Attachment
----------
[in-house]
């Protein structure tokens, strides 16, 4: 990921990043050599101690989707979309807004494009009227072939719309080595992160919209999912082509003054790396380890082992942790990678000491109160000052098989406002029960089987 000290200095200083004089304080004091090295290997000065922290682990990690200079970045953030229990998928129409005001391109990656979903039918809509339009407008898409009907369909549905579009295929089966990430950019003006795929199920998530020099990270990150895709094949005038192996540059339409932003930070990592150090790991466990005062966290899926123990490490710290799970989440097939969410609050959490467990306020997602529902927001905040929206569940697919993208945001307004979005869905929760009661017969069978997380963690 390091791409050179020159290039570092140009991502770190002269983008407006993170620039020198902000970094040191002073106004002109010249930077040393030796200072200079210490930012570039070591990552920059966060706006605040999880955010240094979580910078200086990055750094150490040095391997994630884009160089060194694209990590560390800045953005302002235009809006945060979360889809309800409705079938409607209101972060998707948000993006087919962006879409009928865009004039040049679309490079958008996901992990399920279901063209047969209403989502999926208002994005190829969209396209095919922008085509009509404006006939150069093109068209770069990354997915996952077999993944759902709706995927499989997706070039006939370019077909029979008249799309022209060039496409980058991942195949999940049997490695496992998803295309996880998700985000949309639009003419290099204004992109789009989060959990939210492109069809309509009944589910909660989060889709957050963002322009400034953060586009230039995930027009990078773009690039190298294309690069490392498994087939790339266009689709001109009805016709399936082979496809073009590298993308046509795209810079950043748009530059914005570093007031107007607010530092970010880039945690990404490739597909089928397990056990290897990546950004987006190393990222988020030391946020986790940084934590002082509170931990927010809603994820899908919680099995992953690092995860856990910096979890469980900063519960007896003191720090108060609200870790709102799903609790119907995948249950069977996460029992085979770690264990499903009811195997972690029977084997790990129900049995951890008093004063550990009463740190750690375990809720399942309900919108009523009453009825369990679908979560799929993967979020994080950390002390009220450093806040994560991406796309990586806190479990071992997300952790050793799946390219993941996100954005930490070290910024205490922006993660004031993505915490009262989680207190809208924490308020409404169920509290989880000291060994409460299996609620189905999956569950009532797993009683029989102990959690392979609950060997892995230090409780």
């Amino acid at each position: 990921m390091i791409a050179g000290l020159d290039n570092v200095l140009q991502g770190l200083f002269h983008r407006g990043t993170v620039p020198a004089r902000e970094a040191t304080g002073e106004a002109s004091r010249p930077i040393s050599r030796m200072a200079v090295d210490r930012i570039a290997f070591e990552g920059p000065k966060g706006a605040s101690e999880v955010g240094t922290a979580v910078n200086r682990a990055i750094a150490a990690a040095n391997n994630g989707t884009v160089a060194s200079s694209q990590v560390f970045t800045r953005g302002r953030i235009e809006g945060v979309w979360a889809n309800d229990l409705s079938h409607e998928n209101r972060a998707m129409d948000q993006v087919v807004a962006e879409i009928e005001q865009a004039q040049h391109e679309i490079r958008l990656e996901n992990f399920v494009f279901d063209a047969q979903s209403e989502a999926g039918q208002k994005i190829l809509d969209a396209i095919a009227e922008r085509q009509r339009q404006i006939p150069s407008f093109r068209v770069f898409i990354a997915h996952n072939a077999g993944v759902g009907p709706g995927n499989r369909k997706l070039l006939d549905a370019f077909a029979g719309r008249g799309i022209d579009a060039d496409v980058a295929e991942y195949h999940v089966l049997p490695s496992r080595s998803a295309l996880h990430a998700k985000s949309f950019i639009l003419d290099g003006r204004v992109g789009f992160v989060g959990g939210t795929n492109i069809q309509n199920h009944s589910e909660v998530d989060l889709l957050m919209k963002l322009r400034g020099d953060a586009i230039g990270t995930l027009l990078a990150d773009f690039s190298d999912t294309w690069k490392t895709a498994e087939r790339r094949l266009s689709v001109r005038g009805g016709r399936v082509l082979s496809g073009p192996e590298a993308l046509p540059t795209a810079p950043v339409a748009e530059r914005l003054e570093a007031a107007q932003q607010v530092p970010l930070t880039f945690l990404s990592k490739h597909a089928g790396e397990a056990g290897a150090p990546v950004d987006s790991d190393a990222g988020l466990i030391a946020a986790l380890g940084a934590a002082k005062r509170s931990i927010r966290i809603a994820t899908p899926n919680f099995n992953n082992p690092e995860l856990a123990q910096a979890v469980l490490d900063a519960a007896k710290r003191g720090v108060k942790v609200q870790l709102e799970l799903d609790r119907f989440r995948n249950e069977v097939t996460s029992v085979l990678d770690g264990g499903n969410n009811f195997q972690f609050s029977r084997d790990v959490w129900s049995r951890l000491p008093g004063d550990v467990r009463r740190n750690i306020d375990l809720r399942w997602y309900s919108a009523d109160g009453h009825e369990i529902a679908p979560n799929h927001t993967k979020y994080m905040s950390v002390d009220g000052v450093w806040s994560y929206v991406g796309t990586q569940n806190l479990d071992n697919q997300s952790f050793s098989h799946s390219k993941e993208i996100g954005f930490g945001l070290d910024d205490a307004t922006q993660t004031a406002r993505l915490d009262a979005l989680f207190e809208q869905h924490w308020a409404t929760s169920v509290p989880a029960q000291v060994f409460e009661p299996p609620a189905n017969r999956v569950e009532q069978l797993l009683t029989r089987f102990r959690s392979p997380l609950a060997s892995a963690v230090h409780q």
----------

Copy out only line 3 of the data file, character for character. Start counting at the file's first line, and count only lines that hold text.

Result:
């Amino acid at each position: 990921m390091i791409a050179g000290l020159d290039n570092v200095l140009q991502g770190l200083f002269h983008r407006g990043t993170v620039p020198a004089r902000e970094a040191t304080g002073e106004a002109s004091r010249p930077i040393s050599r030796m200072a200079v090295d210490r930012i570039a290997f070591e990552g920059p000065k966060g706006a605040s101690e999880v955010g240094t922290a979580v910078n200086r682990a990055i750094a150490a990690a040095n391997n994630g989707t884009v160089a060194s200079s694209q990590v560390f970045t800045r953005g302002r953030i235009e809006g945060v979309w979360a889809n309800d229990l409705s079938h409607e998928n209101r972060a998707m129409d948000q993006v087919v807004a962006e879409i009928e005001q865009a004039q040049h391109e679309i490079r958008l990656e996901n992990f399920v494009f279901d063209a047969q979903s209403e989502a999926g039918q208002k994005i190829l809509d969209a396209i095919a009227e922008r085509q009509r339009q404006i006939p150069s407008f093109r068209v770069f898409i990354a997915h996952n072939a077999g993944v759902g009907p709706g995927n499989r369909k997706l070039l006939d549905a370019f077909a029979g719309r008249g799309i022209d579009a060039d496409v980058a295929e991942y195949h999940v089966l049997p490695s496992r080595s998803a295309l996880h990430a998700k985000s949309f950019i639009l003419d290099g003006r204004v992109g789009f992160v989060g959990g939210t795929n492109i069809q309509n199920h009944s589910e909660v998530d989060l889709l957050m919209k963002l322009r400034g020099d953060a586009i230039g990270t995930l027009l990078a990150d773009f690039s190298d999912t294309w690069k490392t895709a498994e087939r790339r094949l266009s689709v001109r005038g009805g016709r399936v082509l082979s496809g073009p192996e590298a993308l046509p540059t795209a810079p950043v339409a748009e530059r914005l003054e570093a007031a107007q932003q607010v530092p970010l930070t880039f945690l990404s990592k490739h597909a089928g790396e397990a056990g290897a150090p990546v950004d987006s790991d190393a990222g988020l466990i030391a946020a986790l380890g940084a934590a002082k005062r509170s931990i927010r966290i809603a994820t899908p899926n919680f099995n992953n082992p690092e995860l856990a123990q910096a979890v469980l490490d900063a519960a007896k710290r003191g720090v108060k942790v609200q870790l709102e799970l799903d609790r119907f989440r995948n249950e069977v097939t996460s029992v085979l990678d770690g264990g499903n969410n009811f195997q972690f609050s029977r084997d790990v959490w129900s049995r951890l000491p008093g004063d550990v467990r009463r740190n750690i306020d375990l809720r399942w997602y309900s919108a009523d109160g009453h009825e369990i529902a679908p979560n799929h927001t993967k979020y994080m905040s950390v002390d009220g000052v450093w806040s994560y929206v991406g796309t990586q569940n806190l479990d071992n697919q997300s952790f050793s098989h799946s390219k993941e993208i996100g954005f930490g945001l070290d910024d205490a307004t922006q993660t004031a406002r993505l915490d009262a979005l989680f207190e809208q869905h924490w308020a409404t929760s169920v509290p989880a029960q000291v060994f409460e009661p299996p609620a189905n017969r999956v569950e009532q069978l797993l009683t029989r089987f102990r959690s392979p997380l609950a060997s892995a963690v230090h409780q």